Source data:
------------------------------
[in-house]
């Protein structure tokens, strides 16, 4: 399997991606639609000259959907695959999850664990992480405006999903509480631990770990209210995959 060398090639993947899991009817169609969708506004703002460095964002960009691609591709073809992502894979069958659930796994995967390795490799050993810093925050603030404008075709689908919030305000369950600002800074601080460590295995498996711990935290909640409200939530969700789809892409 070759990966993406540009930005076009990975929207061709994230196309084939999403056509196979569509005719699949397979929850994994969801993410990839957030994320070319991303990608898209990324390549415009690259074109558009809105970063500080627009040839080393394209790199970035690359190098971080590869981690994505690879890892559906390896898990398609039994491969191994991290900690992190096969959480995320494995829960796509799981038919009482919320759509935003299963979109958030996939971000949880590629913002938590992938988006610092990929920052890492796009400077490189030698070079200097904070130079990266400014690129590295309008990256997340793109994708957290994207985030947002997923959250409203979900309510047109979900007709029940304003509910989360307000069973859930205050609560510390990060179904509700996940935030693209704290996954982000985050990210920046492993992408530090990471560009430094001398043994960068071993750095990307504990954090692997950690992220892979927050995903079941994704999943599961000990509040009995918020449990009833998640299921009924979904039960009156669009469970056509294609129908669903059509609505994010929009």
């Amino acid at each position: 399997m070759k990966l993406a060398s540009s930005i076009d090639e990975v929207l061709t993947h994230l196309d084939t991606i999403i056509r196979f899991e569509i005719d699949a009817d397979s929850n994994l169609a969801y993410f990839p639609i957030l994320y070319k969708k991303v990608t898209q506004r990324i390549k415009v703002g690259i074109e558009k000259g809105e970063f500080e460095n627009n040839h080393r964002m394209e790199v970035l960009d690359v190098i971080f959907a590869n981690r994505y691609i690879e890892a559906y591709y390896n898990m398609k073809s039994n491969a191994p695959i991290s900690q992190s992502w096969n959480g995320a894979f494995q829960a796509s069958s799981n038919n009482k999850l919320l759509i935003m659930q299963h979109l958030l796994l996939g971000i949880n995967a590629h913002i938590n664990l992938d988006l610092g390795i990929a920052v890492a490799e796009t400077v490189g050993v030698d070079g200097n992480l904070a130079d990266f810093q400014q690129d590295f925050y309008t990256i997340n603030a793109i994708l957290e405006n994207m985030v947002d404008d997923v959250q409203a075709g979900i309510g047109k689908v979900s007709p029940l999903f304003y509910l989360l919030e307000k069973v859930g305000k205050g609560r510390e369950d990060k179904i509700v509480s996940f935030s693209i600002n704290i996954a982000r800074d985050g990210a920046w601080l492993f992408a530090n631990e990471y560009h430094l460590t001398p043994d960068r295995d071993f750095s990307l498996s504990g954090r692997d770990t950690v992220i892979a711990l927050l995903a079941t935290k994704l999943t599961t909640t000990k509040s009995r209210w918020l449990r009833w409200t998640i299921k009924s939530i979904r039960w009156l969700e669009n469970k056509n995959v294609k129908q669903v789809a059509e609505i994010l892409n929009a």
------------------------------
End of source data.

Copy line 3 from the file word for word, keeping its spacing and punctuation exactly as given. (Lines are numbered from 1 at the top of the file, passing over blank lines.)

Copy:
């Amino acid at each position: 399997m070759k990966l993406a060398s540009s930005i076009d090639e990975v929207l061709t993947h994230l196309d084939t991606i999403i056509r196979f899991e569509i005719d699949a009817d397979s929850n994994l169609a969801y993410f990839p639609i957030l994320y070319k969708k991303v990608t898209q506004r990324i390549k415009v703002g690259i074109e558009k000259g809105e970063f500080e460095n627009n040839h080393r964002m394209e790199v970035l960009d690359v190098i971080f959907a590869n981690r994505y691609i690879e890892a559906y591709y390896n898990m398609k073809s039994n491969a191994p695959i991290s900690q992190s992502w096969n959480g995320a894979f494995q829960a796509s069958s799981n038919n009482k999850l919320l759509i935003m659930q299963h979109l958030l796994l996939g971000i949880n995967a590629h913002i938590n664990l992938d988006l610092g390795i990929a920052v890492a490799e796009t400077v490189g050993v030698d070079g200097n992480l904070a130079d990266f810093q400014q690129d590295f925050y309008t990256i997340n603030a793109i994708l957290e405006n994207m985030v947002d404008d997923v959250q409203a075709g979900i309510g047109k689908v979900s007709p029940l999903f304003y509910l989360l919030e307000k069973v859930g305000k205050g609560r510390e369950d990060k179904i509700v509480s996940f935030s693209i600002n704290i996954a982000r800074d985050g990210a920046w601080l492993f992408a530090n631990e990471y560009h430094l460590t001398p043994d960068r295995d071993f750095s990307l498996s504990g954090r692997d770990t950690v992220i892979a711990l927050l995903a079941t935290k994704l999943t599961t909640t000990k509040s009995r209210w918020l449990r009833w409200t998640i299921k009924s939530i979904r039960w009156l969700e669009n469970k056509n995959v294609k129908q669903v789809a059509e609505i994010l892409n929009a």